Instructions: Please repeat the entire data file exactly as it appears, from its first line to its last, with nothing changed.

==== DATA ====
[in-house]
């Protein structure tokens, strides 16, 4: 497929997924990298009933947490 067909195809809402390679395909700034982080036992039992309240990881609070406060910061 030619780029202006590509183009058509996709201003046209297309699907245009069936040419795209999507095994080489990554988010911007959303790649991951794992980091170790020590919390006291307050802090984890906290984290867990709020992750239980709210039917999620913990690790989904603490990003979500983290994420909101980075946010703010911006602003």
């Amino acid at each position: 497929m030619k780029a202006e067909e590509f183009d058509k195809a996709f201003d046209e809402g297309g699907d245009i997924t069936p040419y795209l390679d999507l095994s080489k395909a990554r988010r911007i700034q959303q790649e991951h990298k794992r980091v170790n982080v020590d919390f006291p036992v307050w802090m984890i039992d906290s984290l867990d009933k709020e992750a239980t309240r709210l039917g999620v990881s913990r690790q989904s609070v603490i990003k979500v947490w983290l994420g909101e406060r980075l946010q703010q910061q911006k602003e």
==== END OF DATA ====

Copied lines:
[in-house]
């Protein structure tokens, strides 16, 4: 497929997924990298009933947490 067909195809809402390679395909700034982080036992039992309240990881609070406060910061 030619780029202006590509183009058509996709201003046209297309699907245009069936040419795209999507095994080489990554988010911007959303790649991951794992980091170790020590919390006291307050802090984890906290984290867990709020992750239980709210039917999620913990690790989904603490990003979500983290994420909101980075946010703010911006602003």
């Amino acid at each position: 497929m030619k780029a202006e067909e590509f183009d058509k195809a996709f201003d046209e809402g297309g699907d245009i997924t069936p040419y795209l390679d999507l095994s080489k395909a990554r988010r911007i700034q959303q790649e991951h990298k794992r980091v170790n982080v020590d919390f006291p036992v307050w802090m984890i039992d906290s984290l867990d009933k709020e992750a239980t309240r709210l039917g999620v990881s913990r690790q989904s609070v603490i990003k979500v947490w983290l994420g909101e406060r980075l946010q703010q910061q911006k602003e």